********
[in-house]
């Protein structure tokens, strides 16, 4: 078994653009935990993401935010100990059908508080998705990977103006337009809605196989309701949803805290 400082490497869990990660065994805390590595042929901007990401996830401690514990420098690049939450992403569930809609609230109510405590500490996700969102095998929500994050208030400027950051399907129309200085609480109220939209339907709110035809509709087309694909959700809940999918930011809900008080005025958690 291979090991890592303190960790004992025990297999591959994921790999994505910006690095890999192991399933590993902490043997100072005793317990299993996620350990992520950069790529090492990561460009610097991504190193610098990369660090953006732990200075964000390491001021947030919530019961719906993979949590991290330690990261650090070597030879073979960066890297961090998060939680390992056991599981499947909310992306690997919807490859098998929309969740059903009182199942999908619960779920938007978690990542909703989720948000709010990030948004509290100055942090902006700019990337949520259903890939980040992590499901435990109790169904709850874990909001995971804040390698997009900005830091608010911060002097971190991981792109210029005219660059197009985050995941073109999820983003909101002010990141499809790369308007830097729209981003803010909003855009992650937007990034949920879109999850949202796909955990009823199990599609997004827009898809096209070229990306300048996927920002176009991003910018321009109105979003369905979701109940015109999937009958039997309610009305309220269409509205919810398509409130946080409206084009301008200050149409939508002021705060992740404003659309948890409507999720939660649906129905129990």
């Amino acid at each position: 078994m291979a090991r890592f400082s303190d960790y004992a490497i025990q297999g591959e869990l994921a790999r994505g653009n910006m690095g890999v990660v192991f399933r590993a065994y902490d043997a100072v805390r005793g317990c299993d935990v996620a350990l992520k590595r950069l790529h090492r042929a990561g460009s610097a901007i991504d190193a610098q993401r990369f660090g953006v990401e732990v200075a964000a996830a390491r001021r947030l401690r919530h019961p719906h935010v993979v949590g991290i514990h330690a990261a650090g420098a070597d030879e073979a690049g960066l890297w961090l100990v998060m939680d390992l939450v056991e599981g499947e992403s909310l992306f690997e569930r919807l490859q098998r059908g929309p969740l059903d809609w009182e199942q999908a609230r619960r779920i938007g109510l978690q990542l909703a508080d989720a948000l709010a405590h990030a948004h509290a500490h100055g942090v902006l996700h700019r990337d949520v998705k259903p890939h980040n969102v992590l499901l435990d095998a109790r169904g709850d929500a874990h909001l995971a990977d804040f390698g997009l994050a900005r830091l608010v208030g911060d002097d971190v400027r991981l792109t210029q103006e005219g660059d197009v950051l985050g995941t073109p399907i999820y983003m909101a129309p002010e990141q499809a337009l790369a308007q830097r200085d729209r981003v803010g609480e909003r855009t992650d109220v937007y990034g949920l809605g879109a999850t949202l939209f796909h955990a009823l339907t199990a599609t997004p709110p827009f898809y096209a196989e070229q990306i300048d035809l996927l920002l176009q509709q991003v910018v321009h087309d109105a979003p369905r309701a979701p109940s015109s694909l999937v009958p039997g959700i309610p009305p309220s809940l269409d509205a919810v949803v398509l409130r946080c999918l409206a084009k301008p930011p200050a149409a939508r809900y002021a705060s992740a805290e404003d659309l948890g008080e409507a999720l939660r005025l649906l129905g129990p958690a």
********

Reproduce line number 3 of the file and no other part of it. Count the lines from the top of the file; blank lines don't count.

């Amino acid at each position: 078994m291979a090991r890592f400082s303190d960790y004992a490497i025990q297999g591959e869990l994921a790999r994505g653009n910006m690095g890999v990660v192991f399933r590993a065994y902490d043997a100072v805390r005793g317990c299993d935990v996620a350990l992520k590595r950069l790529h090492r042929a990561g460009s610097a901007i991504d190193a610098q993401r990369f660090g953006v990401e732990v200075a964000a996830a390491r001021r947030l401690r919530h019961p719906h935010v993979v949590g991290i514990h330690a990261a650090g420098a070597d030879e073979a690049g960066l890297w961090l100990v998060m939680d390992l939450v056991e599981g499947e992403s909310l992306f690997e569930r919807l490859q098998r059908g929309p969740l059903d809609w009182e199942q999908a609230r619960r779920i938007g109510l978690q990542l909703a508080d989720a948000l709010a405590h990030a948004h509290a500490h100055g942090v902006l996700h700019r990337d949520v998705k259903p890939h980040n969102v992590l499901l435990d095998a109790r169904g709850d929500a874990h909001l995971a990977d804040f390698g997009l994050a900005r830091l608010v208030g911060d002097d971190v400027r991981l792109t210029q103006e005219g660059d197009v950051l985050g995941t073109p399907i999820y983003m909101a129309p002010e990141q499809a337009l790369a308007q830097r200085d729209r981003v803010g609480e909003r855009t992650d109220v937007y990034g949920l809605g879109a999850t949202l939209f796909h955990a009823l339907t199990a599609t997004p709110p827009f898809y096209a196989e070229q990306i300048d035809l996927l920002l176009q509709q991003v910018v321009h087309d109105a979003p369905r309701a979701p109940s015109s694909l999937v009958p039997g959700i309610p009305p309220s809940l269409d509205a919810v949803v398509l409130r946080c999918l409206a084009k301008p930011p200050a149409a939508r809900y002021a705060s992740a805290e404003d659309l948890g008080e409507a999720l939660r005025l649906l129905g129990p958690a």